Some doctors will advise women who’ve stopped taking the pill to use condoms and wait to have unprotected sex for at least three menstrual cycles. This isn’t because women can’t have their fertility return after stopping the pill or because it’s dangerous to get pregnant so soon after quitting. It’s because knowing exactly when a pregnancy has occurred makes it easier to track the growth of the fetus and progression of the pregnancy. So technically, there is no medical reason why a woman can’t get pregnant right after stopping combination birth control methods.

The same rules apply for extended-cycle pills and progestin-only pills. In a study of 2000 women who had used the birth control pill for about 7 years, about 80% of women who stop taking hormonal birth control became pregnant within a year of trying, the same as the general population and 21 % got pregnant within 1 month!

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There are two types of IUDs – the hormonal IUDs, and the copper IUD. A medical professional must remove an IUD, and once any of these IUDs are removed, a woman can get pregnant within a few weeks to a month. Pregnancy rates for women who had IUDs removed are the same as the general population.

The Birth Control Implant

The birth control implant, or Nexplanon®, is a progestin-only hormonal birth control. The implant releases a steady stream of progestin hormones for up to 3 years. A woman can become pregnant immediately after having Nexplanon removed. Also, it doesn’t matter how long a woman has used Nexplanon – pregnancy rates are the same as the general population.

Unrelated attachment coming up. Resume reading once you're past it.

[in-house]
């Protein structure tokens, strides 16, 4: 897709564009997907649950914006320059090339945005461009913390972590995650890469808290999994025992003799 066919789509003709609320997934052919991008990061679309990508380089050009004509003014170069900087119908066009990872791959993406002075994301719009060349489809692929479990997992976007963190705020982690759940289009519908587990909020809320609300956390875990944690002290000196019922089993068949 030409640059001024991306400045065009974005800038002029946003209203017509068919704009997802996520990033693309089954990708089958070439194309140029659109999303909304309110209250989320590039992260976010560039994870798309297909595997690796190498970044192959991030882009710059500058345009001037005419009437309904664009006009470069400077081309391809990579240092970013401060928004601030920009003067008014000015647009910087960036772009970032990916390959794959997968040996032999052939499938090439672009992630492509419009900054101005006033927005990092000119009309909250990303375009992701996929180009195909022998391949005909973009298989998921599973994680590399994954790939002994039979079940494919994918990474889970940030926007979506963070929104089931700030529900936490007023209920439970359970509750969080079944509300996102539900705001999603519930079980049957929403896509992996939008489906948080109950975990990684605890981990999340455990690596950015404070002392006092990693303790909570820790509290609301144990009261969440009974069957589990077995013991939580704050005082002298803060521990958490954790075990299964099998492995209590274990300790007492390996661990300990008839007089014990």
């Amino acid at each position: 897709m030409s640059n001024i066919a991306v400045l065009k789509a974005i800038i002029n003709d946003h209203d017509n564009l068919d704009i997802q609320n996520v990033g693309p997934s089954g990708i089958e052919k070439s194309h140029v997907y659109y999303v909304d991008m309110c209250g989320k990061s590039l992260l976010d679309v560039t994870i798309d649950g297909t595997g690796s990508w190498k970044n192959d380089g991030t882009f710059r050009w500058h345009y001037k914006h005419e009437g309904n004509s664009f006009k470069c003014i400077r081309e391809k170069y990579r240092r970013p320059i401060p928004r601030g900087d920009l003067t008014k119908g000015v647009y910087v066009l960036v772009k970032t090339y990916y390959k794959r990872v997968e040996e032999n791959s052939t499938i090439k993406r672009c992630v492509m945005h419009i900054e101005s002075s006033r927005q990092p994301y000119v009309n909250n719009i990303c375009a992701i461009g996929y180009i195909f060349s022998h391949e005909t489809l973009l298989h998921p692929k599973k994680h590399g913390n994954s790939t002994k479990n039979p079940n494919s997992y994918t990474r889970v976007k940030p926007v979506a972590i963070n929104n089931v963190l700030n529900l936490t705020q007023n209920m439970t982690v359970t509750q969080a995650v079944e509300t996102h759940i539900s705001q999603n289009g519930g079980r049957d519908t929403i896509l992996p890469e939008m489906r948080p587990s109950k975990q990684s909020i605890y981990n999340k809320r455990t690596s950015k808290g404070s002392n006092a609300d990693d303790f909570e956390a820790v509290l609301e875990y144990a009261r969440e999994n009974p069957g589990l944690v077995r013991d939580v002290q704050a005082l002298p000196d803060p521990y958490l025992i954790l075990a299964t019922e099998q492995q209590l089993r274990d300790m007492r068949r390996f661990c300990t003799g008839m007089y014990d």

The Birth Control Shot

The birth control shot, or Depo Provera®, prevents pregnancy for up to 12 weeks before a woman needs to have another shot. Depo Provera can impact a woman’s fertility for up to a year after stopping. In fact, the makers of Depo Provera advise women to stop taking the shot a year before they plan to become pregnant.

The birth control shot impacts fertility for a longer time than other methods. One study showed that on average it took women who stopped the shot 5.5 months to get pregnant versus only 3months on the pill.  It is possible for fertility to return as soon as 3 months after stopping, but it is rare. And for a very small proportion of women, it may take 15 months to get pregnant.

If you’re curious to learn more about birth control and how it can impact fertility, contact Pandia Health today. Our doctors and patient care advisors are happy to answer your questions about birth control, family planning, and sexual health. Get your birth control delivered and never worry about running out of birth control again with Pandia Health.

If you’re not ready to stop taking your birth control, get your birth control delivered by Pandia Health. Sign up today!

The above information is for general informational purposes only and is NOT a substitute for professional medical advice. Always seek the advice of your doctor/primary care provider before starting or changing treatment.